Oct 28, 2013 • 4 min read
By Dan Peterson, TeamSnap’s Guest Writer about sports science and skill development for young athletes.
In the month of October, thousands of runners are nearing the end of their summer-long training schedules for their autumn marathon race. For some, that may mean taking a realistic look at a goal that was made 3-9 months ago to make sure that they are prepared for the grueling mileage left to conquer.
In some cases, due to a nagging injury or simply not getting in the miles required, runners may be having doubts about their fitness but still have a tough time giving up their dream. What they decide to do is linked to their specific motivation to achieving their goal according to new research from sport psychologists at the University of Birmingham.
As discussed in a previous post on Achievement Goal Theory, we learned that athletes have either a fixed or a growth mindset when it comes to facing challenges. If an athlete feels their level of skill and endurance is set to a fixed level, then they will set goals at a lower level to avoid embarrassment in front of others. However, a growth mindset empowers an athlete through a belief that they can accomplish whatever they set out to do.
Professor Nikos Ntoumanis, an exercise and sport psychologist from the University of Birmingham wondered how our motivation towards a goal would affect our commitment to getting it done even when the going gets tough.
His team gathered 180 athletes for two different experiments involving difficult stationary cycling tests in a lab. While there was a monitor in front of the athletes to give them constant data feedback on their speed and distance covered, it was deliberately manipulated to give false readings (i.e. set to display 1 mile when actually 1.5 miles had been covered). Ntoumanis wanted to see how the athletes would respond under stress and discouragement.
First, the team found that athletes who had reported a growth mindset would push harder and longer to achieve the goal given to them at the beginning of the experiment when compared to the fixed mindset athletes.
Unfortunately, that “can-do” attitude can become a problem when faced with adversity. The growth mindset group found it much harder to abandon the goal even when it was obvious they couldn’t achieve it.
The research appears in the current issue of the Journal of Personality.
“We found autonomous motives such as enjoyment or personal importance were a double-edged sword,” explained Professor Constantine Sedikides, a member of the research team and a social psychologist from the University of Southampton. “Athletes with autonomous (growth mindset) motives put in more effort and persisted for longer which helped them reach higher levels of performance with increasingly difficult but attainable goals. Yet when the goal became unachievable, they had great difficulty realizing this, which led to brooding over the failure as the athletes struggled to disengage from the goal.”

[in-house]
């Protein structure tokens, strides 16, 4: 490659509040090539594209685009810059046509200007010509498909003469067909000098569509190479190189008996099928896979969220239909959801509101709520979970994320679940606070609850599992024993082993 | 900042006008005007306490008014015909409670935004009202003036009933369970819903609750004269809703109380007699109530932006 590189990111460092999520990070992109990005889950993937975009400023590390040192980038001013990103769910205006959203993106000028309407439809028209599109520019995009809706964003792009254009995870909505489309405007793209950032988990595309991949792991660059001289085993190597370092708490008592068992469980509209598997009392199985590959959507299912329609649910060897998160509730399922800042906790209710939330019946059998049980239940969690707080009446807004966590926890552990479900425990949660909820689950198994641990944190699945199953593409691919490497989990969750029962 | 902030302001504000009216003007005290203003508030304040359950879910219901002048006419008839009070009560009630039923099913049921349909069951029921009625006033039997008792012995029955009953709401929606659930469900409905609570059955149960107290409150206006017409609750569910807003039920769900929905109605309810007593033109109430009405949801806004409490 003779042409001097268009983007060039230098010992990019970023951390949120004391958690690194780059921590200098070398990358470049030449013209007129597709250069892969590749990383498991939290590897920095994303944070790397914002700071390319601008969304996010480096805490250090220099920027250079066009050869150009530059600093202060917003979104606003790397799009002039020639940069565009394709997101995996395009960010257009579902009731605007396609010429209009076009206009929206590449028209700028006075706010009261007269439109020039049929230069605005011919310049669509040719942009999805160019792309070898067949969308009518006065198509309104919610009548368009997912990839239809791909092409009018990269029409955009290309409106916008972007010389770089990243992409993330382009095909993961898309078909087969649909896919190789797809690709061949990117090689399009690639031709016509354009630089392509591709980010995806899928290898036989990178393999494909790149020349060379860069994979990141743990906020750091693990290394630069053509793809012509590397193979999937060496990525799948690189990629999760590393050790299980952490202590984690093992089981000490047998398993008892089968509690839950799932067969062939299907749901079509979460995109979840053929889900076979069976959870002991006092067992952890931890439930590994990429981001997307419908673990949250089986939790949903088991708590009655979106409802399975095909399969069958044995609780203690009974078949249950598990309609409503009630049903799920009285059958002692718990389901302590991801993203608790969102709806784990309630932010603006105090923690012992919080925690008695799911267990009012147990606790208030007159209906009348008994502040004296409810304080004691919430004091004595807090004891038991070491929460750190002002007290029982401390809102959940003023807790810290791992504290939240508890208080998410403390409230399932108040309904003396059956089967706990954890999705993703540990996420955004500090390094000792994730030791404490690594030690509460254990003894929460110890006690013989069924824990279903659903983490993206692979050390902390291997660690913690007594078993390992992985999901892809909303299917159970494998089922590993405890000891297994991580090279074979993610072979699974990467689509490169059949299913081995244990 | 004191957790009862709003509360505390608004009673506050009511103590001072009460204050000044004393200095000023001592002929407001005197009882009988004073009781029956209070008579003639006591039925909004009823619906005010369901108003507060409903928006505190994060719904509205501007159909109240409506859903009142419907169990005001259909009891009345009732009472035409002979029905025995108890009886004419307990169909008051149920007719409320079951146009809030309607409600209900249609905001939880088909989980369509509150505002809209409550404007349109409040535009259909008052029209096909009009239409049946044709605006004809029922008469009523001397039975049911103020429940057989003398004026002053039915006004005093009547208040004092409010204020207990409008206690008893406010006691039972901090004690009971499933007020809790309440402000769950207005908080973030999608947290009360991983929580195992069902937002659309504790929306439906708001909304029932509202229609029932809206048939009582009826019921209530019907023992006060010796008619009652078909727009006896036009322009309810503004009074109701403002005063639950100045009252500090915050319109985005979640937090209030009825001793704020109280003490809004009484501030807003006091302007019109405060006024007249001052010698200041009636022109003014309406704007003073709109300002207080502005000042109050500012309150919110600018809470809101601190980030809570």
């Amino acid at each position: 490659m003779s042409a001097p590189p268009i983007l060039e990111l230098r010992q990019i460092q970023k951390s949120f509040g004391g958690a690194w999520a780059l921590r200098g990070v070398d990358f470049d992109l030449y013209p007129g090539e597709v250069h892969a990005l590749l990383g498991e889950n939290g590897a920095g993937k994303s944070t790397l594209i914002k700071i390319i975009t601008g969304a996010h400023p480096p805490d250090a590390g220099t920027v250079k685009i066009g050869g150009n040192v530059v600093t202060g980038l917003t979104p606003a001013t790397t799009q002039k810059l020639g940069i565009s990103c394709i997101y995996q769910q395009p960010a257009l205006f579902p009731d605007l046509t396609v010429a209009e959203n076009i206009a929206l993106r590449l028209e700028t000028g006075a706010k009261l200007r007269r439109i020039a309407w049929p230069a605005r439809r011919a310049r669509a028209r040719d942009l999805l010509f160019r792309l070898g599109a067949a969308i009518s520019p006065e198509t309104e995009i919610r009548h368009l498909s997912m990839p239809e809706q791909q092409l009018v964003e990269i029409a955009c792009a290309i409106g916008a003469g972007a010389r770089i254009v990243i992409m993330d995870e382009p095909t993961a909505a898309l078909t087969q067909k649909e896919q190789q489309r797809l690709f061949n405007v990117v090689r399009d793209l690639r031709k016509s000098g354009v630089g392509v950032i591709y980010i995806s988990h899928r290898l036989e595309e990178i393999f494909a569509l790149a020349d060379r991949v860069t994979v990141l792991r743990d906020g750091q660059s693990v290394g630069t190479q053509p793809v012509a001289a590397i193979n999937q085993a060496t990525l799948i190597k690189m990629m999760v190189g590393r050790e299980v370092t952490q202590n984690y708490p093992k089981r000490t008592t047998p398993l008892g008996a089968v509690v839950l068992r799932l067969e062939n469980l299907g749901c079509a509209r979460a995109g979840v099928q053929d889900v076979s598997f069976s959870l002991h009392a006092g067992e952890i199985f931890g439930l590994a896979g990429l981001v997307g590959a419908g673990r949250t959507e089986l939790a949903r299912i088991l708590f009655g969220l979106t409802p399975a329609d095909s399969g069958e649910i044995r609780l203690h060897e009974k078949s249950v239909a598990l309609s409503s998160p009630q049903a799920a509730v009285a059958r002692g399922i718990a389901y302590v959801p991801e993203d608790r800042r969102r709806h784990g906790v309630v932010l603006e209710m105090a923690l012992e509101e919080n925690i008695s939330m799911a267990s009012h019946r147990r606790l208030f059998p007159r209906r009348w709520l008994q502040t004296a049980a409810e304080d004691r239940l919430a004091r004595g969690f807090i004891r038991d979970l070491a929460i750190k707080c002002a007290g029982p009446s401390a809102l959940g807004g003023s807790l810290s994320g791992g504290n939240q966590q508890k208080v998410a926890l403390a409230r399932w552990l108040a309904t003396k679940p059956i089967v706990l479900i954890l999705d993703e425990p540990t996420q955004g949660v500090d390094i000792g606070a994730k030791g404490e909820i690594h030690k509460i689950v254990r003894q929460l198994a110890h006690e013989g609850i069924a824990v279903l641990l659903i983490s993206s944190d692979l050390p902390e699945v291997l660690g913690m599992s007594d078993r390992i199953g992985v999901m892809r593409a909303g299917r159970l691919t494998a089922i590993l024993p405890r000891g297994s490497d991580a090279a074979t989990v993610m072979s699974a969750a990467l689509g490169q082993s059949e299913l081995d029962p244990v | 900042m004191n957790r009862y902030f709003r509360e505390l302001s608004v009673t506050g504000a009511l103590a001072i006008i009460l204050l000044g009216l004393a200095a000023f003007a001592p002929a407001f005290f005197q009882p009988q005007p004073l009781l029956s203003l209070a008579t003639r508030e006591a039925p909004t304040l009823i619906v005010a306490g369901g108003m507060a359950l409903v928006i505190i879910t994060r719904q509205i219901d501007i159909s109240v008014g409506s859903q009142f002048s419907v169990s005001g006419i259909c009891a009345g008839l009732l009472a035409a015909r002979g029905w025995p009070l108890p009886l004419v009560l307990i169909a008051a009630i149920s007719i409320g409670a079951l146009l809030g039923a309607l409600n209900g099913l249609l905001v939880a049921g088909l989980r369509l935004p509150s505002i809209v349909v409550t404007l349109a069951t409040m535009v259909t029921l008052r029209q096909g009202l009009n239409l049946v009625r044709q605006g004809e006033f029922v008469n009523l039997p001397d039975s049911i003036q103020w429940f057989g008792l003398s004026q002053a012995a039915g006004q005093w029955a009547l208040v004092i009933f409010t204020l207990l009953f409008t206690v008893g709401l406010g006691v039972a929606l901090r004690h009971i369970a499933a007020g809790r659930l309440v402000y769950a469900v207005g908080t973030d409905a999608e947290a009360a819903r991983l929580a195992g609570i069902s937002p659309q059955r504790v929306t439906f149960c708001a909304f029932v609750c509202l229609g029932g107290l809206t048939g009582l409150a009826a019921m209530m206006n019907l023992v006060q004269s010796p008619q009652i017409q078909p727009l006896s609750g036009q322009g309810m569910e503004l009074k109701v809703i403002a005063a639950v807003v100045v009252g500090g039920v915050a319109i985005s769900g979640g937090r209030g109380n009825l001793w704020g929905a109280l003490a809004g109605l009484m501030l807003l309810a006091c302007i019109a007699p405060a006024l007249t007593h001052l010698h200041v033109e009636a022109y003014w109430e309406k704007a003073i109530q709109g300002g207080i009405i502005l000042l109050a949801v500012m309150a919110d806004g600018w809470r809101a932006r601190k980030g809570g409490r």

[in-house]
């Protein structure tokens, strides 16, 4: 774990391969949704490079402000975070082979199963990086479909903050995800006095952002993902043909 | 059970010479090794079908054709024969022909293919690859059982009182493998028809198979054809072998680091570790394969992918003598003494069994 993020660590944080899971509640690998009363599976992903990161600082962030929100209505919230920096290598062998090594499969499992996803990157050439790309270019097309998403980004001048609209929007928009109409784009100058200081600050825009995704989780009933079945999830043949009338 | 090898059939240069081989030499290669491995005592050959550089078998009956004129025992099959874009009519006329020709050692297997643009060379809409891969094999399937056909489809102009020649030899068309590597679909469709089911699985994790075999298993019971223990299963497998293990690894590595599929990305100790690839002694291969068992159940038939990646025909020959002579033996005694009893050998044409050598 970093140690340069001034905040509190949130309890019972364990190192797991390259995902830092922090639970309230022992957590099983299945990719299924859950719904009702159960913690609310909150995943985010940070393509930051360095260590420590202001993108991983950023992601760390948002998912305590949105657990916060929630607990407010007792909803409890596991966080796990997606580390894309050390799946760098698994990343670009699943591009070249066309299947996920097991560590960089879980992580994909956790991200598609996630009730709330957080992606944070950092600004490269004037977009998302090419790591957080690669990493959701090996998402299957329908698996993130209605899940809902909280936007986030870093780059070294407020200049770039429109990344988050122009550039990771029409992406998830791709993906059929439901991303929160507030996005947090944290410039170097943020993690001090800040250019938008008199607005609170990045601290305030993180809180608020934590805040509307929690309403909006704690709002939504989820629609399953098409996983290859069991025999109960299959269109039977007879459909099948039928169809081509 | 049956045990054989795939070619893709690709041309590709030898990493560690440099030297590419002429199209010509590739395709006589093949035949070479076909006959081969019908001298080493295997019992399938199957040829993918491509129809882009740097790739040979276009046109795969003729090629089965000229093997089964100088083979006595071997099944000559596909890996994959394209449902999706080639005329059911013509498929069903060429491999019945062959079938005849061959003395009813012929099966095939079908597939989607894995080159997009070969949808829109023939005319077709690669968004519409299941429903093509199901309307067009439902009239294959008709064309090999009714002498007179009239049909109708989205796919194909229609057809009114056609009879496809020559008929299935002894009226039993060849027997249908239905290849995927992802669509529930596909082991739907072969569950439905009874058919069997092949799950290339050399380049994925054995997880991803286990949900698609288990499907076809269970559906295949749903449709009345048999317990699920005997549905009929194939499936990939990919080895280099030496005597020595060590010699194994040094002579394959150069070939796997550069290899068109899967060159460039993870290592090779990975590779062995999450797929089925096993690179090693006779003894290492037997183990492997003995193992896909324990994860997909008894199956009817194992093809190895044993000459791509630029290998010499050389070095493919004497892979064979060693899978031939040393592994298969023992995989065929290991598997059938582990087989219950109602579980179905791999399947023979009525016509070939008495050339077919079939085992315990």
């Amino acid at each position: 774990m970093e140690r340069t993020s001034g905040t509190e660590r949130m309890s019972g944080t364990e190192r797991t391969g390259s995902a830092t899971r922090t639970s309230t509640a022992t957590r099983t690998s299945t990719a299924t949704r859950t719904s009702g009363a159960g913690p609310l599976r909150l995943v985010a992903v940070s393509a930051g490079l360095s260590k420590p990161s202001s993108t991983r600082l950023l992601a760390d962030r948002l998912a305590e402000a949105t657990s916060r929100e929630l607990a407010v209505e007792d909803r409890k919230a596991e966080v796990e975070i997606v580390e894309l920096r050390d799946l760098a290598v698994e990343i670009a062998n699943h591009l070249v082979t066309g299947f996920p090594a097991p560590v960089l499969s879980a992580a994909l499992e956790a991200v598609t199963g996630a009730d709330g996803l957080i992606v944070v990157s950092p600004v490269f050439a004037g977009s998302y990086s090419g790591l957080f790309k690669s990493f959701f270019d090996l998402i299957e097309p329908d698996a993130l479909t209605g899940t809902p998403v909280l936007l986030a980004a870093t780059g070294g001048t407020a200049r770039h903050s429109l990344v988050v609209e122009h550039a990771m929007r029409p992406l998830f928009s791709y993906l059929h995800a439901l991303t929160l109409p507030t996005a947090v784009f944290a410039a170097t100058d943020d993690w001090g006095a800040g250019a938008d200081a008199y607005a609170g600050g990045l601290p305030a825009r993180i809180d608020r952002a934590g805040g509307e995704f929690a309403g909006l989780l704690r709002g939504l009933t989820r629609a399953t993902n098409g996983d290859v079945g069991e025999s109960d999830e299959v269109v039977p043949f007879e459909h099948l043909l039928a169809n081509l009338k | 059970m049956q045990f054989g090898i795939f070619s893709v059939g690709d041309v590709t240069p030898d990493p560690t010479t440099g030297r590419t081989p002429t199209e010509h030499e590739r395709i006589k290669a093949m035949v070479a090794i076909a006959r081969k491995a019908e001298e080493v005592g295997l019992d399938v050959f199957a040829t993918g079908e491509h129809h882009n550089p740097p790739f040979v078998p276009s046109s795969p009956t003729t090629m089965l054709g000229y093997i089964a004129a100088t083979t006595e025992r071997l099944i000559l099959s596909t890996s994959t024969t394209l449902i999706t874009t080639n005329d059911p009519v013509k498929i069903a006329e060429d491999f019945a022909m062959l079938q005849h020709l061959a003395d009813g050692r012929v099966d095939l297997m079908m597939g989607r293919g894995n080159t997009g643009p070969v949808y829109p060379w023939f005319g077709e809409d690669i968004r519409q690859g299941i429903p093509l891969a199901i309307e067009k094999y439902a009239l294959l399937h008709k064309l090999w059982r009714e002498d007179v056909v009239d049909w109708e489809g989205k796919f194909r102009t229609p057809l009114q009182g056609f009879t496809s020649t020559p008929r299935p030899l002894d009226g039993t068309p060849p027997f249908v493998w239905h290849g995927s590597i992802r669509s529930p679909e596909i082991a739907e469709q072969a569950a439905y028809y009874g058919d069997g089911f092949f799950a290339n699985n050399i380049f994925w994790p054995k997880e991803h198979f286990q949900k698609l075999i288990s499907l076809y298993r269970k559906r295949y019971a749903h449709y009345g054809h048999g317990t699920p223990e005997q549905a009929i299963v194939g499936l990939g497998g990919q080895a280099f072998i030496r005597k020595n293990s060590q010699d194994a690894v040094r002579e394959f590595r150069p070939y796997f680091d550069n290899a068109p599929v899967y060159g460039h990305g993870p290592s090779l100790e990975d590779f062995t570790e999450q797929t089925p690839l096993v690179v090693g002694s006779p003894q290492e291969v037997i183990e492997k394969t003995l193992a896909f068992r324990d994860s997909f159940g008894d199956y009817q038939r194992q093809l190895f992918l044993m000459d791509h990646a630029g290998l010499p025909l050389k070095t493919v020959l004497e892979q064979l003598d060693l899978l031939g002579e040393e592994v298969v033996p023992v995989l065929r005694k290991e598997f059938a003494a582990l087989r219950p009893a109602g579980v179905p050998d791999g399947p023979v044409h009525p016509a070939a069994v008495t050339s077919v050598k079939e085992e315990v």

To break out of this overachiever trap, Ntoumanis suggests using a daily training diary to measure performance towards interim goals. By relying on data rather than emotions, decisions can be made as to the feasibility of continuing on the current path. By adjusting mid-course, athletes can be more productive as they reach for long-term goals. In this video, he explains the study and how this goal-setting ability helped Wimbledon champ Andy Murray.
“Our experiments showed the importance of a person realizing early enough when it was better to continue striving for a goal or when it was best to let go and adopt another similar goal,” said Ntoumanis. “Our research also showed that the reasons behind a sportsperson’s goal are important to know, not just the actual goal.”
By understanding your own motivation and mindset, you can make better decisions about taking on 26.2 miles or maybe just 13.1 for now.
Daniel Peterson is an author and consultant specializing at the intersection of neuroscience and sports performance. He is the co-founder and director of 80 Percent Mental Consulting, along with Dr. Leonard Zaichkowsky, world-renowned sports performance psychologist and former professor at Boston University. Their new book, The Playmaker’s Advantage, published by Jeter Publishing/Simon & Schuster, is available wherever books are sold.